Sorry for the tangent. See bug 9942, bug 32055, bug 47422, bug 71130. In NS4.x, there was special layout magic to prevent malicious senders from closing the tags of the generated HTML and using absolute positioning to paint in the header area. It's the absence of that magic in Gecko which forced us to put the headers in a separate iframe, and we couldn't figure out how to make the iframes scroll together based on one scroll bar.
An alternative implementation for 2) might be to let Gecko parse the (to be quoted) source and them eliminate active content using the DOM. To avoid double-parsing, we could do that in the Composer. However, we need to make sure that the content can't do harm between its insertion and removal. Also, there are several cases how quotes can be inserted (during Reply/Forward, PasteAsQoutation or 4.x-style Quote command). So, this strategy has its risks, too.
Didn't get to a permanent fix for 0.9, checked in the temporary fix (the patch in this bug) so that 0.9 isn't vulnerable to the exploit. Moving milestone to 0.9.l, we really need a better fix for this if possible.
Severity: blocker → critical
Target Milestone: mozilla0.9 → mozilla0.9.1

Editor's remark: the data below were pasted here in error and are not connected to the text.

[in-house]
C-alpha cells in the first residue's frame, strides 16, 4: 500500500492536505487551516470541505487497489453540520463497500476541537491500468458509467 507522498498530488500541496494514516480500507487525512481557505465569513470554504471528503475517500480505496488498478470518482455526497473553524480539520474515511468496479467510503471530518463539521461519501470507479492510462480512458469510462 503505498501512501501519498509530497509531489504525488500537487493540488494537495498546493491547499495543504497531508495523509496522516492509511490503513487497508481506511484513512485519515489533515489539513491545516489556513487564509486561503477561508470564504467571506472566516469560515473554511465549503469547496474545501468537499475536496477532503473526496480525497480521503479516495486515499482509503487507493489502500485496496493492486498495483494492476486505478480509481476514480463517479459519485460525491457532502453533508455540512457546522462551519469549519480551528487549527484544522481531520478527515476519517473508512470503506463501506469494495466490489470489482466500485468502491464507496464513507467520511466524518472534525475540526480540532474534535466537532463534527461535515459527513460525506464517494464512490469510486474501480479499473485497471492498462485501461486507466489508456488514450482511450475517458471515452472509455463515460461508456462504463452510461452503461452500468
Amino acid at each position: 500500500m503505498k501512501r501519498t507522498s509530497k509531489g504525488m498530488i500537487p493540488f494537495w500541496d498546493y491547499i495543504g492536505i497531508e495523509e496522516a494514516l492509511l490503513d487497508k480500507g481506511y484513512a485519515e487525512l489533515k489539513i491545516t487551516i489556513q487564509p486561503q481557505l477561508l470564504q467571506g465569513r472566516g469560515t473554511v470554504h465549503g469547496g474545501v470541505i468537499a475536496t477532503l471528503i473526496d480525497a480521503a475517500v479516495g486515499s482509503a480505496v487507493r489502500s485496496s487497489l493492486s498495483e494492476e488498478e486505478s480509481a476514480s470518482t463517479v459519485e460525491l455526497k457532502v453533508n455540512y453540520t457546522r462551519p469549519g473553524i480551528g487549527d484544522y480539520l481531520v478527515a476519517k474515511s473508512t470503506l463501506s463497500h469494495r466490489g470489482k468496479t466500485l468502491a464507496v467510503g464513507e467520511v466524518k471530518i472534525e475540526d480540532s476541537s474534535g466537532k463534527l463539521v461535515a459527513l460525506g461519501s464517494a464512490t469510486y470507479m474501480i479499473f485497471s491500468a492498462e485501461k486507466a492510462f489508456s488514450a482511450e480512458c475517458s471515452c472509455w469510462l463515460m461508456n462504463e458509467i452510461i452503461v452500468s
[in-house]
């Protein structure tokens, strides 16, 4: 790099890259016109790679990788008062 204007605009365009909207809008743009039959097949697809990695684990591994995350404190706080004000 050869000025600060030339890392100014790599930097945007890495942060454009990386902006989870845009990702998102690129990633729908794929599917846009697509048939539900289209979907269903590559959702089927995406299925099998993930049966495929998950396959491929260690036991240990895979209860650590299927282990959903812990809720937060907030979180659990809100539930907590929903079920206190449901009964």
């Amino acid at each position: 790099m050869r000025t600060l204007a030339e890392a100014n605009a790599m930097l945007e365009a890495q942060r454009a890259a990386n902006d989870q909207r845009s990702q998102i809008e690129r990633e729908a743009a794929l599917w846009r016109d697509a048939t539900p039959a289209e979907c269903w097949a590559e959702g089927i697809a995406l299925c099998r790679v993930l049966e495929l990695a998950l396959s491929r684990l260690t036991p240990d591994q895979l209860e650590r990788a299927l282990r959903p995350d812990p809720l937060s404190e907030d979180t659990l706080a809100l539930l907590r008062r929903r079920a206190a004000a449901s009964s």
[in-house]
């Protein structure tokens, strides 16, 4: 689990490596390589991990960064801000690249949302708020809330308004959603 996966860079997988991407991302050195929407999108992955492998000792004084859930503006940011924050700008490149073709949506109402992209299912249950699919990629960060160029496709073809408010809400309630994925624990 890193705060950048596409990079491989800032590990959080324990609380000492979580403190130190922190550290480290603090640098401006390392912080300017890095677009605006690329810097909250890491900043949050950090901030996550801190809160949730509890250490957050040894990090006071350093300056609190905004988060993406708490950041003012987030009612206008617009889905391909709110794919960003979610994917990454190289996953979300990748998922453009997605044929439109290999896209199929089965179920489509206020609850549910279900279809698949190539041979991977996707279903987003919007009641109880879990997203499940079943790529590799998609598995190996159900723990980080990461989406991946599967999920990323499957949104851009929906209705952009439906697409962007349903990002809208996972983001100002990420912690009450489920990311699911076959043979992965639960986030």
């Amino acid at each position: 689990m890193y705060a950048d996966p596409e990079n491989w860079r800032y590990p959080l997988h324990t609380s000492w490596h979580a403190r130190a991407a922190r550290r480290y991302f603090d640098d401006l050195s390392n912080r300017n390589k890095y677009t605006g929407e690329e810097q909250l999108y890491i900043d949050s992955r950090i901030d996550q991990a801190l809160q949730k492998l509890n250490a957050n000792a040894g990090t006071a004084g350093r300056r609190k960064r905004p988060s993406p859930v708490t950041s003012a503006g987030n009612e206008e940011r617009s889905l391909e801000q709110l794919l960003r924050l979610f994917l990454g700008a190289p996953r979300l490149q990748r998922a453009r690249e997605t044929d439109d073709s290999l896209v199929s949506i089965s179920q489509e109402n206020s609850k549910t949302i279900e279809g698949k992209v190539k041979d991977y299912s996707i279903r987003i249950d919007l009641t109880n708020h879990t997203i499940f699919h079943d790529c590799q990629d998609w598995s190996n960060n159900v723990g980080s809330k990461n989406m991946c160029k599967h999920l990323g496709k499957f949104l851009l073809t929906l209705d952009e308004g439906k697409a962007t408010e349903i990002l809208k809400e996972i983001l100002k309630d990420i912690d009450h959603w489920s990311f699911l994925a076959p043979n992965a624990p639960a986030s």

jst gave me his r= on this patch, I'm looking for an sr=.
I'm good for that much. sr=mscott
Pref change checked in. Leaving this open in the hope that we can still come up with a better solution.
Severity: critical → normal
Target Milestone: mozilla0.9.1 → mozilla0.9.2
Marking Fixed as I think we've done the best we can do. I'll open a new bug to track other mail DOM security problems, as a full review is needed for 0.9.2.
Status: ASSIGNED → RESOLVED
Closed: 18 years ago
Resolution: --- → FIXED
Doh, forgot the most important one. Need to restrict innerHTML. Reopening.
Status: RESOLVED → REOPENED
Resolution: FIXED → ---
Status: REOPENED → ASSIGNED
Priority: -- → P2
Target Milestone: mozilla0.9.2 → mozilla0.9.3
Target is now 0.9.4, Priority P2.
Target Milestone: mozilla0.9.3 → mozilla0.9.4
> I'll open a new bug to track other mail DOM security problems, bug#? > as a full review is needed for 0.9.2. Did this happen?
Nope, that's why the bug is still open. This problem is tricky - possibly unsolvable. Your help is always appreciated.
Status: ASSIGNED → RESOLVED
Closed: 18 years ago → 18 years ago
Resolution: --- → FIXED
Verified on 2001-09-20-0.9.4 on WinNT Ran the InnerHTML exploit, DOM exploit and the other DOM exploit. These messages are "Get" as is, there is no extra text found.
Status: RESOLVED → VERIFIED
Summary: Eavesdropping on mail messages using innerHTML → Eavesdropping on mail messages using innerHTML (wiretap)